Fri, December 02, 2011
World > Asia-Pacific > 2011 World AIDS Day

Better to bring HIV testing services to community, activist says

2011-12-01 15:50:04 GMT2011-12-01 23:50:04(Beijing Time)  Xinhua English

SINGAPORE, Dec. 1 (Xinhua) -- It is better to bring HIV (human immunodeficiency virus) testing services to the community instead of asking members of the public to go to the clinics to take tests, an activist said on Thursday.

Speaking on the sidelines of "Let's Be Positive about People Living with HIV" in Singapore, Roy Chan, president of local community organization Action for AIDS, said it is important to make HIV testing more accessible as many were reluctant to go to clinics or hospitals.

Action for AIDS organized the activity on Thursday as part of the promotional activities worldwide on the World AIDS Day to raise public awareness about the disease and to eliminate the social stigma.

"HIV is infectious. It is an infection. The patients are human beings in the first place," Chan said.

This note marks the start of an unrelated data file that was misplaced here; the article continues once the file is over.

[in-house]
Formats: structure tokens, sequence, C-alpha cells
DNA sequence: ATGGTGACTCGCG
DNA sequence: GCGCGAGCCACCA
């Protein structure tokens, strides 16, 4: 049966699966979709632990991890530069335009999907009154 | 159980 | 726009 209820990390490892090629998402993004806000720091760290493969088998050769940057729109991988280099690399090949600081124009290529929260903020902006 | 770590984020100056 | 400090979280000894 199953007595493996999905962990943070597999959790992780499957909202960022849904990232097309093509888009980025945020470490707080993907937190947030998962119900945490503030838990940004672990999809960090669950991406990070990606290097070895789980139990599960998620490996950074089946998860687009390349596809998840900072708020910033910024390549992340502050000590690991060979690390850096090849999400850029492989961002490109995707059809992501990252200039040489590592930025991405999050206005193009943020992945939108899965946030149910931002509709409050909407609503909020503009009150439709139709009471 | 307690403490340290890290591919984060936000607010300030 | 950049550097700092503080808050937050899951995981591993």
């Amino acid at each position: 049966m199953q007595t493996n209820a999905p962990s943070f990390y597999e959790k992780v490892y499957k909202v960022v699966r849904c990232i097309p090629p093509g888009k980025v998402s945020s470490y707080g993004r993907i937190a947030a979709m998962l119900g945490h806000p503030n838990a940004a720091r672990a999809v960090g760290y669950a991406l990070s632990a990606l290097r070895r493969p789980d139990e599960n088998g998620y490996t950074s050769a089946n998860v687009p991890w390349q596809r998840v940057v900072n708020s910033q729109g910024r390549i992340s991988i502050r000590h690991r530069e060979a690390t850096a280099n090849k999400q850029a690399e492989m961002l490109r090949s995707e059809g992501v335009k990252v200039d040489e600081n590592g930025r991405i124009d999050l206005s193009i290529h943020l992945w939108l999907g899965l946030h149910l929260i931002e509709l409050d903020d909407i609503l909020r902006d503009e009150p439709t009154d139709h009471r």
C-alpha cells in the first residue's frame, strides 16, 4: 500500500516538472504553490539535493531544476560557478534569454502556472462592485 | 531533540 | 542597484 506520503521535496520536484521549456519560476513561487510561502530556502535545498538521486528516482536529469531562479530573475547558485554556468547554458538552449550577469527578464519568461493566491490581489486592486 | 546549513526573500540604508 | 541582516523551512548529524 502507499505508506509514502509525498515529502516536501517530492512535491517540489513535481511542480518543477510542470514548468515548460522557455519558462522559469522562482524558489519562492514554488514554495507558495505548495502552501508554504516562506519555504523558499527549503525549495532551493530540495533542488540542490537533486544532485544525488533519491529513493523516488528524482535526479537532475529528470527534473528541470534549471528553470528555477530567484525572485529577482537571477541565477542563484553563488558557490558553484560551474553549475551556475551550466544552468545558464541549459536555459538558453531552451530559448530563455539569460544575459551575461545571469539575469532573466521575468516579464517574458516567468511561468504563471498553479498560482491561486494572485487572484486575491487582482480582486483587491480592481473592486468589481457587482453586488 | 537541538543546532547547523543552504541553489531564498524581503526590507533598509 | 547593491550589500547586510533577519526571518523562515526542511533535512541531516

Chan also said it is important to start the HIV public education in schools instead of doing so at a later stage.

He said the world is getting close to breakthroughs on treatment of AIDS (acquired immunodeficiency syndrome).

Volunteers and local entertainment celebrities wore red ribbons at the ceremony to show their support for the cause. Minister of State for Health Amy Khor released the red balloons to call on the public to be positive towards people living with HIV.

"There is much more to be positive over compared to three decades ago when HIV diagnosis was virtually a death sentence. Today with more than science, HIV is actually manageable," Khor said.

Early testing and diagnosis is the key to successfully containing the spread of the HIV virus, Khor said.

Khor said only one in ten of the 221 new cases reported in the first half of the year was diagnosed as a result of voluntary testing.

Slightly more than half of the cases were found in the process of other medical tests. Still many other, however, were reluctant to take HIV tests, though many clinics offer HIV testing services nowadays in Singapore, including seven that allow patients to be anonymous.

Khor has said recently this is because having an HIV test and finding out that one is positive opens the door to many issues -- a key challenge of which is coping with the stigma and discrimination which often accompany the disease.

Khor called for efforts to reduce HIV-related stigma and discrimination.

"Society must play a bigger part in breaking down the barriers to HIV testing. People with HIV have lost their jobs and the much- needed social support as a result of their diagnosis. Such occurrences should not happen," she said.

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